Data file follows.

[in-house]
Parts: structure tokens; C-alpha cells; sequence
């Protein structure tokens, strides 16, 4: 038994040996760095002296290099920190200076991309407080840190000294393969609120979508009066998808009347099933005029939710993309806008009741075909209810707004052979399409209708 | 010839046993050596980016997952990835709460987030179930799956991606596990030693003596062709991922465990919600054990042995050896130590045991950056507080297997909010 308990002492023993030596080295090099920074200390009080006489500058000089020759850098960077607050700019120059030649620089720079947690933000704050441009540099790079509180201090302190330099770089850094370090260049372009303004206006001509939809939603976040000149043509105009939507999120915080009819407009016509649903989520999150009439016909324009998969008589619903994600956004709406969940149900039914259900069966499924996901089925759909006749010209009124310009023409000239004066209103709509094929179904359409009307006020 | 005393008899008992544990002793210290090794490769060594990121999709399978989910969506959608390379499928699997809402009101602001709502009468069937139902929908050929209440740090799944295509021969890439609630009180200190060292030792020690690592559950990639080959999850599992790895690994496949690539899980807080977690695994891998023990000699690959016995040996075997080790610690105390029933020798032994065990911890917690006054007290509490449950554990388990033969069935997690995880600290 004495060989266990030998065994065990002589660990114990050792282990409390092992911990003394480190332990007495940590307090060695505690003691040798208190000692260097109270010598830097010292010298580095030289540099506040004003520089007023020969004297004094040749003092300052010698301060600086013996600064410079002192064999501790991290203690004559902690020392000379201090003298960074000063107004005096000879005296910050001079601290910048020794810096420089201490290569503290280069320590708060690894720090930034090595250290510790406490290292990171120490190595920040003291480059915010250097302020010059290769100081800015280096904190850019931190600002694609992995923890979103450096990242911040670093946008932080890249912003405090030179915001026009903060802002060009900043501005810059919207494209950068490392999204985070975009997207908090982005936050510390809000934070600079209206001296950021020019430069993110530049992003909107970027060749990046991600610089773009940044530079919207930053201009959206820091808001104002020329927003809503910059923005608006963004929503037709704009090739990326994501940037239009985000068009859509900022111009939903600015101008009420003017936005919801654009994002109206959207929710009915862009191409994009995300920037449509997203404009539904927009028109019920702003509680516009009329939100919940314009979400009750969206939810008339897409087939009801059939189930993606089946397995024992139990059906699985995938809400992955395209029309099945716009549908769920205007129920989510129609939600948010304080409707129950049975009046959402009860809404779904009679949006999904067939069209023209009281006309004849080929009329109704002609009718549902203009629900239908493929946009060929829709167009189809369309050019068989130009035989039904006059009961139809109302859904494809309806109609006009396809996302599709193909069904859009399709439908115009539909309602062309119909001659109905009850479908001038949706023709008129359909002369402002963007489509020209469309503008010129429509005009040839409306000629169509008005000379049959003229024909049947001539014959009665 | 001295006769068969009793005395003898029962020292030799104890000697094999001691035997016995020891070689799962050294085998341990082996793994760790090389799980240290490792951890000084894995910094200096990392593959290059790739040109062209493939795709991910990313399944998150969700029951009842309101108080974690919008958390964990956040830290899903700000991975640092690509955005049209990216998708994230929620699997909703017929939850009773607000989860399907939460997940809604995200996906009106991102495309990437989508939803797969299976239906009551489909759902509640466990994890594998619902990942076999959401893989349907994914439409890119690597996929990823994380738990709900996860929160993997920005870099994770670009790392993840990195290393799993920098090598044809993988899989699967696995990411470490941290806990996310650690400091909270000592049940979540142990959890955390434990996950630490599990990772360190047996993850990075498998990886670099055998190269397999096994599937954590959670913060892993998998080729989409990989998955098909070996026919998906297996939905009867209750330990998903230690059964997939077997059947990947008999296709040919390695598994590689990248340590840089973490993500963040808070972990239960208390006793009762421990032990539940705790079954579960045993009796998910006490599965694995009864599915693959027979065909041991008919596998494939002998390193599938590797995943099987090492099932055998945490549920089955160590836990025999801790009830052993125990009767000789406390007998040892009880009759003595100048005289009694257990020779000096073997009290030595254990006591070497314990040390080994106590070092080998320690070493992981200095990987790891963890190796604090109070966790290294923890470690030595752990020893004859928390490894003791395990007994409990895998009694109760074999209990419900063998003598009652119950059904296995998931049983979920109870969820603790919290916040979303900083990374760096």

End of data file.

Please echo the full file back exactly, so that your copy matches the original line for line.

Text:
[in-house]
Parts: structure tokens; C-alpha cells; sequence
């Protein structure tokens, strides 16, 4: 038994040996760095002296290099920190200076991309407080840190000294393969609120979508009066998808009347099933005029939710993309806008009741075909209810707004052979399409209708 | 010839046993050596980016997952990835709460987030179930799956991606596990030693003596062709991922465990919600054990042995050896130590045991950056507080297997909010 308990002492023993030596080295090099920074200390009080006489500058000089020759850098960077607050700019120059030649620089720079947690933000704050441009540099790079509180201090302190330099770089850094370090260049372009303004206006001509939809939603976040000149043509105009939507999120915080009819407009016509649903989520999150009439016909324009998969008589619903994600956004709406969940149900039914259900069966499924996901089925759909006749010209009124310009023409000239004066209103709509094929179904359409009307006020 | 005393008899008992544990002793210290090794490769060594990121999709399978989910969506959608390379499928699997809402009101602001709502009468069937139902929908050929209440740090799944295509021969890439609630009180200190060292030792020690690592559950990639080959999850599992790895690994496949690539899980807080977690695994891998023990000699690959016995040996075997080790610690105390029933020798032994065990911890917690006054007290509490449950554990388990033969069935997690995880600290 004495060989266990030998065994065990002589660990114990050792282990409390092992911990003394480190332990007495940590307090060695505690003691040798208190000692260097109270010598830097010292010298580095030289540099506040004003520089007023020969004297004094040749003092300052010698301060600086013996600064410079002192064999501790991290203690004559902690020392000379201090003298960074000063107004005096000879005296910050001079601290910048020794810096420089201490290569503290280069320590708060690894720090930034090595250290510790406490290292990171120490190595920040003291480059915010250097302020010059290769100081800015280096904190850019931190600002694609992995923890979103450096990242911040670093946008932080890249912003405090030179915001026009903060802002060009900043501005810059919207494209950068490392999204985070975009997207908090982005936050510390809000934070600079209206001296950021020019430069993110530049992003909107970027060749990046991600610089773009940044530079919207930053201009959206820091808001104002020329927003809503910059923005608006963004929503037709704009090739990326994501940037239009985000068009859509900022111009939903600015101008009420003017936005919801654009994002109206959207929710009915862009191409994009995300920037449509997203404009539904927009028109019920702003509680516009009329939100919940314009979400009750969206939810008339897409087939009801059939189930993606089946397995024992139990059906699985995938809400992955395209029309099945716009549908769920205007129920989510129609939600948010304080409707129950049975009046959402009860809404779904009679949006999904067939069209023209009281006309004849080929009329109704002609009718549902203009629900239908493929946009060929829709167009189809369309050019068989130009035989039904006059009961139809109302859904494809309806109609006009396809996302599709193909069904859009399709439908115009539909309602062309119909001659109905009850479908001038949706023709008129359909002369402002963007489509020209469309503008010129429509005009040839409306000629169509008005000379049959003229024909049947001539014959009665 | 001295006769068969009793005395003898029962020292030799104890000697094999001691035997016995020891070689799962050294085998341990082996793994760790090389799980240290490792951890000084894995910094200096990392593959290059790739040109062209493939795709991910990313399944998150969700029951009842309101108080974690919008958390964990956040830290899903700000991975640092690509955005049209990216998708994230929620699997909703017929939850009773607000989860399907939460997940809604995200996906009106991102495309990437989508939803797969299976239906009551489909759902509640466990994890594998619902990942076999959401893989349907994914439409890119690597996929990823994380738990709900996860929160993997920005870099994770670009790392993840990195290393799993920098090598044809993988899989699967696995990411470490941290806990996310650690400091909270000592049940979540142990959890955390434990996950630490599990990772360190047996993850990075498998990886670099055998190269397999096994599937954590959670913060892993998998080729989409990989998955098909070996026919998906297996939905009867209750330990998903230690059964997939077997059947990947008999296709040919390695598994590689990248340590840089973490993500963040808070972990239960208390006793009762421990032990539940705790079954579960045993009796998910006490599965694995009864599915693959027979065909041991008919596998494939002998390193599938590797995943099987090492099932055998945490549920089955160590836990025999801790009830052993125990009767000789406390007998040892009880009759003595100048005289009694257990020779000096073997009290030595254990006591070497314990040390080994106590070092080998320690070493992981200095990987790891963890190796604090109070966790290294923890470690030595752990020893004859928390490894003791395990007994409990895998009694109760074999209990419900063998003598009652119950059904296995998931049983979920109870969820603790919290916040979303900083990374760096």